The aforementioned Hawaii game was fairly average by Allen’s standards. His overall grade for the game was 70.3 (for the year he posted a 73.6), but his passing grade for the game sat at just 57.9. On attempts 10 or more yards from the line of scrimmage, he completed just two of his nine throws for 41 yards and a score. While he completed just 9-of-19 total attempts, it is worth noting that two of his incompletions were drops, and another was batted down at the line of scrimmage. Overall, he had a passer rating of 79.3 for the game, certainly not a figure expected out of a top draft prospect against an opponent the caliber of Hawaii.

Three throws in particular stood out in this game, as they displayed many of the positive and negative traits he’s shown throughout the past two seasons. These plays show some of the skills that have anonymous NFL scouts salivating, as well as the parts of his game that make him look like a Day 3 dart-throw. I tweeted each of these plays out in September, and knowing now how relevant they remain in describing his game, they warrant further exploration.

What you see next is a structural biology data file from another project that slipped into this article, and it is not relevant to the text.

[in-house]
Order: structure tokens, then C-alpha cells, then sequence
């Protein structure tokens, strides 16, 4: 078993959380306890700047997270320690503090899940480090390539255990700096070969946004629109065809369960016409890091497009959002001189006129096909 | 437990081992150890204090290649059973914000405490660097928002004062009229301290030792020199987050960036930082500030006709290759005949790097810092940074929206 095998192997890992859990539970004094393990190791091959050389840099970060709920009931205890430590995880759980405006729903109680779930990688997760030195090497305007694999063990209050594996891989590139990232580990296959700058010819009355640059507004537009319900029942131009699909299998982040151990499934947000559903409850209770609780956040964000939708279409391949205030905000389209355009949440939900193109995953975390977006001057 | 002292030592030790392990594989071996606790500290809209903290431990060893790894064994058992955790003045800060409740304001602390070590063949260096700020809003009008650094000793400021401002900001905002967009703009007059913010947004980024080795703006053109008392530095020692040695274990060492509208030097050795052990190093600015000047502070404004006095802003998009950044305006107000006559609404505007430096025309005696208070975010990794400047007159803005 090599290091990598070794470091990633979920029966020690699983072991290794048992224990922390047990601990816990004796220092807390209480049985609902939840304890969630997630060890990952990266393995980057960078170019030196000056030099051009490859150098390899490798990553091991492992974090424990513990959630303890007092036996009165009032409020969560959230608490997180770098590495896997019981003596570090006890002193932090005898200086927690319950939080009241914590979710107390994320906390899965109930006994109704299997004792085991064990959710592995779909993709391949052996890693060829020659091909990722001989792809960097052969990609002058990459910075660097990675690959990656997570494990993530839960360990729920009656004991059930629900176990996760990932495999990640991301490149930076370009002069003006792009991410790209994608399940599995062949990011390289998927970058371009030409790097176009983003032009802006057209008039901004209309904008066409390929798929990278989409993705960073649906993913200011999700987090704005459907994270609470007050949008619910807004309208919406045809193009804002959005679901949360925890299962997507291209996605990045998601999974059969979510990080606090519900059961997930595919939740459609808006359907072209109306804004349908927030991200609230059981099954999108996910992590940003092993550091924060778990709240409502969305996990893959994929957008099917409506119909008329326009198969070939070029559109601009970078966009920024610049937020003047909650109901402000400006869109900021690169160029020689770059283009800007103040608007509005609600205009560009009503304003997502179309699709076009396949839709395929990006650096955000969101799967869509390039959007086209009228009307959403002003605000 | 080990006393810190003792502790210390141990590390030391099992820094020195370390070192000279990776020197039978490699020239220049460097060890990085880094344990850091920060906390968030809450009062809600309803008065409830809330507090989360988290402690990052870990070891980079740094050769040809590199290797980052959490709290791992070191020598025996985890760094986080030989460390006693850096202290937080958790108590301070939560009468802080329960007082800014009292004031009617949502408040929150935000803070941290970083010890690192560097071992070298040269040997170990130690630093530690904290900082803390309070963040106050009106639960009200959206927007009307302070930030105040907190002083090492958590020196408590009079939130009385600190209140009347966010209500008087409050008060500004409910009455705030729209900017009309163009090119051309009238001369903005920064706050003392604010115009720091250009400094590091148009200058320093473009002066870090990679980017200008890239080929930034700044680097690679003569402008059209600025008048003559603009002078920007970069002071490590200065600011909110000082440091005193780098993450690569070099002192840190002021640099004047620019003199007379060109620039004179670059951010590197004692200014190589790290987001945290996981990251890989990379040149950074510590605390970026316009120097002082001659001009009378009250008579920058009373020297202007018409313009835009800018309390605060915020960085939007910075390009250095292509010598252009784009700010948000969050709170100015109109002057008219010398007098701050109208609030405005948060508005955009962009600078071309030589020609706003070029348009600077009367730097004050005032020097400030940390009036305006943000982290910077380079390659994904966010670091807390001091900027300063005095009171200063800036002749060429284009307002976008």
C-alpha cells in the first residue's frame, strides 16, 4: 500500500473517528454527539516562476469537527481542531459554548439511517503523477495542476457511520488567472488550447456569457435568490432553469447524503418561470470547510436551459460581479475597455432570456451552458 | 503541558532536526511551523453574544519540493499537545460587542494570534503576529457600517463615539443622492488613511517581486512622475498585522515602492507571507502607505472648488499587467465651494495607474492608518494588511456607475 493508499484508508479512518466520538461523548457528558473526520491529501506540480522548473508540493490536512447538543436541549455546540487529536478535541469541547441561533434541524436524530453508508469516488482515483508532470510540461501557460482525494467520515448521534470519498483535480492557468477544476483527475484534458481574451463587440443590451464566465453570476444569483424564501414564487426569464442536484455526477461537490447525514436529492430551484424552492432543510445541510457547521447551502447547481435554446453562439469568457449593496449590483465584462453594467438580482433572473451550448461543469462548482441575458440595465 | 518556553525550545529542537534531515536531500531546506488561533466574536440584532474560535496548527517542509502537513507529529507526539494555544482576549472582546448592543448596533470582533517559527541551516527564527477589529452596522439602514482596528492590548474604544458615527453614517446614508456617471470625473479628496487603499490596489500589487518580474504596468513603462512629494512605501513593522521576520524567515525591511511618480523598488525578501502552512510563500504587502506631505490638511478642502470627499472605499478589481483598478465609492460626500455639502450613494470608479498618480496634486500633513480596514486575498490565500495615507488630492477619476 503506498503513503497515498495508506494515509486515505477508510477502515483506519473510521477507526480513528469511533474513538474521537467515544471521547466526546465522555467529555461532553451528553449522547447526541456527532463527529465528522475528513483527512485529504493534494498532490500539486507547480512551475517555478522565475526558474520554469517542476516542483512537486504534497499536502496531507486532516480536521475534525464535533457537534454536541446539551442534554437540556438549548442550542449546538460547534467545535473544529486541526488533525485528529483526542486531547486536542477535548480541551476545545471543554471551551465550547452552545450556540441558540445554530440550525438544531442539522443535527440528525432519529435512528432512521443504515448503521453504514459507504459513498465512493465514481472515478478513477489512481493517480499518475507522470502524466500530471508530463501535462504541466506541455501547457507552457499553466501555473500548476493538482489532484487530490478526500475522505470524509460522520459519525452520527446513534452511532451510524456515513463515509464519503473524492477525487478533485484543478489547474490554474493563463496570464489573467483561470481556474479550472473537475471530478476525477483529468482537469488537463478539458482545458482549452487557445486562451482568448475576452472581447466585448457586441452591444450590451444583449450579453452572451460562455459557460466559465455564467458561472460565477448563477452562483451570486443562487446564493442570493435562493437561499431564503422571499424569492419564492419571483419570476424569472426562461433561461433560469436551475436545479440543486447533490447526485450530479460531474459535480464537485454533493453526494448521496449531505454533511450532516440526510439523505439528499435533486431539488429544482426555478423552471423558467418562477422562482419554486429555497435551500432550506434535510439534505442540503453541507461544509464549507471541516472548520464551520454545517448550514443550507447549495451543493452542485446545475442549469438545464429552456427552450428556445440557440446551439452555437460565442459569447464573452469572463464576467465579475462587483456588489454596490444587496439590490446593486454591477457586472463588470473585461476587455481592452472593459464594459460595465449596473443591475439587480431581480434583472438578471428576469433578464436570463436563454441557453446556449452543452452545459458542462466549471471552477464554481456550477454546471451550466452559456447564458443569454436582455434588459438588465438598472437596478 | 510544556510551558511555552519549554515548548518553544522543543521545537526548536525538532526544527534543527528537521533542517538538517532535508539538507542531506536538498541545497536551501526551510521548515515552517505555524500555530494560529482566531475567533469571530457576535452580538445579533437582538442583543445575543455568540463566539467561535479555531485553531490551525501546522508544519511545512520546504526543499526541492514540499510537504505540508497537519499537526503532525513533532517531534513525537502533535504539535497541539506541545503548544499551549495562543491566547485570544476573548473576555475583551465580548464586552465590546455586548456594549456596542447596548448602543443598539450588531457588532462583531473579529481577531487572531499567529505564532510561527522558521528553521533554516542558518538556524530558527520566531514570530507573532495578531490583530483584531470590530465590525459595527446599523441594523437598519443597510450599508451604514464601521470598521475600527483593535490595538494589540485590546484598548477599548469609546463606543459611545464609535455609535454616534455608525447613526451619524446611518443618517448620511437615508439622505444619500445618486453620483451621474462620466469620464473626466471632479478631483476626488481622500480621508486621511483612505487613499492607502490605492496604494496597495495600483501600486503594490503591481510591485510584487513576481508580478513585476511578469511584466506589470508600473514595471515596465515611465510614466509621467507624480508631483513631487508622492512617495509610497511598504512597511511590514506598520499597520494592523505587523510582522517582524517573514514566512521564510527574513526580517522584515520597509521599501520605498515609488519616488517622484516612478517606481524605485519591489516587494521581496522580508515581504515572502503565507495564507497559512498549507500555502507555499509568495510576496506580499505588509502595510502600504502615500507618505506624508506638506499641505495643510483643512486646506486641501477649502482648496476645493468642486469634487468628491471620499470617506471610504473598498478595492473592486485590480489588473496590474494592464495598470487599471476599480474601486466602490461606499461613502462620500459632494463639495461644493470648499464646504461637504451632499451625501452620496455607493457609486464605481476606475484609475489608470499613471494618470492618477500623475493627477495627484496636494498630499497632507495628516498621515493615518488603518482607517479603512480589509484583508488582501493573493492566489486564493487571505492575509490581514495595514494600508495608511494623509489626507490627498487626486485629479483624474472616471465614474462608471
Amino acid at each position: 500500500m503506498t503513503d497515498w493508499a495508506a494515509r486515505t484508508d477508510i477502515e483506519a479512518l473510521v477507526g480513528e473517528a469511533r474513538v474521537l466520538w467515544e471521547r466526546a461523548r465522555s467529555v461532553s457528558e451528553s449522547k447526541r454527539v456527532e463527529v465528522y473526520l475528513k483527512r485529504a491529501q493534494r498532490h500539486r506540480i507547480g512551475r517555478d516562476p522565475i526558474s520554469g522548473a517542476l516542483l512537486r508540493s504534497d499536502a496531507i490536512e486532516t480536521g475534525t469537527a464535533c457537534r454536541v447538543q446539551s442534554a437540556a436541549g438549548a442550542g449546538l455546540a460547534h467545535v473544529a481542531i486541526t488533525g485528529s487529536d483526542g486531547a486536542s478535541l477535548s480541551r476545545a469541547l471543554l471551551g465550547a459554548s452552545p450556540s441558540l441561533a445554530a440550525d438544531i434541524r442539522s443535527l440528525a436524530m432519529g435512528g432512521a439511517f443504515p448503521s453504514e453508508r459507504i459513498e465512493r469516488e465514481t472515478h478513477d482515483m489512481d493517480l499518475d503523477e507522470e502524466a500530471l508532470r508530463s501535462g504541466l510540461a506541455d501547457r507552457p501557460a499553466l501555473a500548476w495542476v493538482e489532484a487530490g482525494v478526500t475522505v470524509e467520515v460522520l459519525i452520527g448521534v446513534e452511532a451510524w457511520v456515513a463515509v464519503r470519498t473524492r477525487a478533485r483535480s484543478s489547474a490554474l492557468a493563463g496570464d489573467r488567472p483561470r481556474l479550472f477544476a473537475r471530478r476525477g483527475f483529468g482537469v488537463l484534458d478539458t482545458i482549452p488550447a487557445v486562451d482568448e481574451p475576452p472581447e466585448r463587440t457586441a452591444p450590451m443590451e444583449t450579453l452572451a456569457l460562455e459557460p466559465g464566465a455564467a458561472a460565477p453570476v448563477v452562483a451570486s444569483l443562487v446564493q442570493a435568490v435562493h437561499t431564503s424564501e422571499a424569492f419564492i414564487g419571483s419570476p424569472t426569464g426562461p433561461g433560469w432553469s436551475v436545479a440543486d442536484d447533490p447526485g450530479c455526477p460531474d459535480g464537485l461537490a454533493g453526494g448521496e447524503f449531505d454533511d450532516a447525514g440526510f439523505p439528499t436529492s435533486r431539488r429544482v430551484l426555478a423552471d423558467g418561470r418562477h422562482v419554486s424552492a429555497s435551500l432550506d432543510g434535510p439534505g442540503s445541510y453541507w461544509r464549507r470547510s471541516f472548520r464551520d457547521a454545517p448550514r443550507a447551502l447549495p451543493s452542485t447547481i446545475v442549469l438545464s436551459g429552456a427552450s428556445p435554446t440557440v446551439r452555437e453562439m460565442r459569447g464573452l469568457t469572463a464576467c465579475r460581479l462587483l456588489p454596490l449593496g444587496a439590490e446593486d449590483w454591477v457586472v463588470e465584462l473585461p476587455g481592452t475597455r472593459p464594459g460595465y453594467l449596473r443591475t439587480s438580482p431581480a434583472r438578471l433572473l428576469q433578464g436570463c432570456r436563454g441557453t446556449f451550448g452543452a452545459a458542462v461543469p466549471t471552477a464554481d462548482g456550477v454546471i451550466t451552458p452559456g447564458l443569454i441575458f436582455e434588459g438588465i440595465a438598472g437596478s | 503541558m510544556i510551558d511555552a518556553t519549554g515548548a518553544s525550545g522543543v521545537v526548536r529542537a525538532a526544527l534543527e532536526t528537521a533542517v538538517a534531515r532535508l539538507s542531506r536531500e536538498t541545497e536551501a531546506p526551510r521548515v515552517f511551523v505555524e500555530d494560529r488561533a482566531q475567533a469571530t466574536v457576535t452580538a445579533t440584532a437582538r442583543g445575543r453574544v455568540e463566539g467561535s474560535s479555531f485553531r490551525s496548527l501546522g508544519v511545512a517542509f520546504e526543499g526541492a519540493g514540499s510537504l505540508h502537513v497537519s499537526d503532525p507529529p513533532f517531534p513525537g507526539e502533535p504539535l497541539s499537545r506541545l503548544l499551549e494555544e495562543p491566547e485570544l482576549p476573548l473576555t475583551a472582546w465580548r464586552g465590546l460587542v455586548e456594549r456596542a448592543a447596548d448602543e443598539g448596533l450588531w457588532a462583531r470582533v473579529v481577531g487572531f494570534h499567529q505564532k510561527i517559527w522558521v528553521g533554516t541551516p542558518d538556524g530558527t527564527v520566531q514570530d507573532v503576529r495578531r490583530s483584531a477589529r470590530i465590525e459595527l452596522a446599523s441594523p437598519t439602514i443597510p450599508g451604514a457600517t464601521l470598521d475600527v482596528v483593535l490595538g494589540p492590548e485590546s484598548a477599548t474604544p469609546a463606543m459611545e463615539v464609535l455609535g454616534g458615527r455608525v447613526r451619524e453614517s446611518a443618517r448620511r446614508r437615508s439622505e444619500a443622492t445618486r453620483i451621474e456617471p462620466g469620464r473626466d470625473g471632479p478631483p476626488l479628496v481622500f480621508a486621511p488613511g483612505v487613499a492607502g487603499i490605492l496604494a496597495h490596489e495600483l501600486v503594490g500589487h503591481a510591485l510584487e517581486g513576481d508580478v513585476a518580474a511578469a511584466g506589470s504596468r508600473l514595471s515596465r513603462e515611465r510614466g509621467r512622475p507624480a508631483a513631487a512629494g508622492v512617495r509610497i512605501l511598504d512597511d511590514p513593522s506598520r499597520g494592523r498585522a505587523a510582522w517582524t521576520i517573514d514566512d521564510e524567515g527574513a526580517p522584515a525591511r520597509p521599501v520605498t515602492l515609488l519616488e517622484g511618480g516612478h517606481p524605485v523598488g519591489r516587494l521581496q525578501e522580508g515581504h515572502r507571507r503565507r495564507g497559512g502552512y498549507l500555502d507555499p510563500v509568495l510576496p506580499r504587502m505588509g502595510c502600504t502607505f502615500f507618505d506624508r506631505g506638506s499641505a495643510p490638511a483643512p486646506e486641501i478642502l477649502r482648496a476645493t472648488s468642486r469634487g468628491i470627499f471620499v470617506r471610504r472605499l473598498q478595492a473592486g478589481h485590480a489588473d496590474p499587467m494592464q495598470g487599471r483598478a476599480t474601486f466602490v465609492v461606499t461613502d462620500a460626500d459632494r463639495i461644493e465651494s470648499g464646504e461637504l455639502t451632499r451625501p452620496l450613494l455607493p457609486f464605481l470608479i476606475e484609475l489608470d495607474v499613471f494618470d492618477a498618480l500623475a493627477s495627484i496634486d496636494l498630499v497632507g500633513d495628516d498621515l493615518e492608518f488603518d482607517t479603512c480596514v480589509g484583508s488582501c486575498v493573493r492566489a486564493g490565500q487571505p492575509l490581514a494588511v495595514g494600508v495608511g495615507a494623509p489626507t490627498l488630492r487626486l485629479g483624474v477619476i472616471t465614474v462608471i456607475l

The Good

This throw is the NFL’s litmus test for arm strength, one that had scouts in awe of Carson Wentz in 2015 when he entered the NFL via North Dakota State. His receiver runs an out cut to the far side of the field from the opposite hash, making it one of the most difficult throws to complete in football. Hawaii actually does a respectable job defending this play, as the cornerback gets good depth from his underneath positioning, and the safety is late only because the ball is placed so perfectly in stride to the receiver, right on the boundary.

The cherry on top is the fact the receiver drops the pass, feeding the notion that Allen just didn’t get the same level of help this year he did from his skill players in 2016. This is the type of throw sure to have some coaches ready to toss the bad out the window, as very few current NFL quarterbacks can make this throw with the level of velocity and accuracy Allen did.

The Bad

This is the same route as the prior play, ran to the wide side of the field from the left hash, this time at a depth of 10 yards as opposed to 20. A completion would have again been difficult considering the tight coverage, but Allen gives his man no chance, as he airmails the pass so badly, it looks like a throw-away. Some of his critics have taken to comparing him to Christian Hackenberg, who flashed a similar physical skill set coming out of college but struggled with wild accuracy, and this throw by Allen is very reminiscent of what we saw from Hack in 2015.